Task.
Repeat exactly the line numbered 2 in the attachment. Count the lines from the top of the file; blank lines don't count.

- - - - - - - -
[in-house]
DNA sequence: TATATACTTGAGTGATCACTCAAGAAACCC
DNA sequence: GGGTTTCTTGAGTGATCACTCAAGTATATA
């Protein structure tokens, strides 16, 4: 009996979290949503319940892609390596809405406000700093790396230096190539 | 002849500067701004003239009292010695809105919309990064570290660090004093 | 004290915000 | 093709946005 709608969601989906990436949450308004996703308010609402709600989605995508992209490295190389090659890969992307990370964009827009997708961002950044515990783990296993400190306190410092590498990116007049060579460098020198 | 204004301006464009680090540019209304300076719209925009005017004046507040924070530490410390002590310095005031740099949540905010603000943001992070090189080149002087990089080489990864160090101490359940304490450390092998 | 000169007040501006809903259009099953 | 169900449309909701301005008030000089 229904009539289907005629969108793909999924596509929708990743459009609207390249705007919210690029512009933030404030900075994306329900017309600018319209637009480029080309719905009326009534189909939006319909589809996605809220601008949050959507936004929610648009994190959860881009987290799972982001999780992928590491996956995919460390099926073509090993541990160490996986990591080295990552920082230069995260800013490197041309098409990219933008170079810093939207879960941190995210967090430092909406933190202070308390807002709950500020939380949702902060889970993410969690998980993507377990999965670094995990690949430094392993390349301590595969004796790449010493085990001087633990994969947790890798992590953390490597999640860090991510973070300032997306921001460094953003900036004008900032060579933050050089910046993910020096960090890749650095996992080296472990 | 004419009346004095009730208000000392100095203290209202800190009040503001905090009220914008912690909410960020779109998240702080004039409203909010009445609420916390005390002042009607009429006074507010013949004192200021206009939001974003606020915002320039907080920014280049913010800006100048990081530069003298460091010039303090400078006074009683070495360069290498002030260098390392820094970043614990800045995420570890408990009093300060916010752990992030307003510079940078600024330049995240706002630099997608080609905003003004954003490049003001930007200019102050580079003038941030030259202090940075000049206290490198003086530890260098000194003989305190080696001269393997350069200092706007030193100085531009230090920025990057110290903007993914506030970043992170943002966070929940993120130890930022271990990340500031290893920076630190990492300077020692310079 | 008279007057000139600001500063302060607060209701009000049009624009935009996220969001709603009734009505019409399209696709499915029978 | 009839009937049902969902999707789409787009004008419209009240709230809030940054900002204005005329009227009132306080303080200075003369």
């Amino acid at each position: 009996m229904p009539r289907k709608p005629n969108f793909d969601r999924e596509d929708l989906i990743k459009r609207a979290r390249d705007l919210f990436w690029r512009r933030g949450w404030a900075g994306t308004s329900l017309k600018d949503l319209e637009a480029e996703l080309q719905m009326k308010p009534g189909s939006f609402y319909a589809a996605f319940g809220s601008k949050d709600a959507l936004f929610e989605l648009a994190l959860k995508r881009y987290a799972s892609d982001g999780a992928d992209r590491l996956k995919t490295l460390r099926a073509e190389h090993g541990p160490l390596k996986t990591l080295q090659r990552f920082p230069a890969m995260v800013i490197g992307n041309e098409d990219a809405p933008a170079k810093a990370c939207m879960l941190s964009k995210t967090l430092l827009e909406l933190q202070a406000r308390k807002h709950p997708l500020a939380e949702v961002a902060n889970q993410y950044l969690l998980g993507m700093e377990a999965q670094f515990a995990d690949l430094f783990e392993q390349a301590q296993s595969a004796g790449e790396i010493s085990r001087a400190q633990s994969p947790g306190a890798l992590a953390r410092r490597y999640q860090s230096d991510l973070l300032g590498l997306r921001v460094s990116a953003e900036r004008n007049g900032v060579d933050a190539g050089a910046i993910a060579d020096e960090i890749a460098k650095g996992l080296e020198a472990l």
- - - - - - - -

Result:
DNA sequence: TATATACTTGAGTGATCACTCAAGAAACCC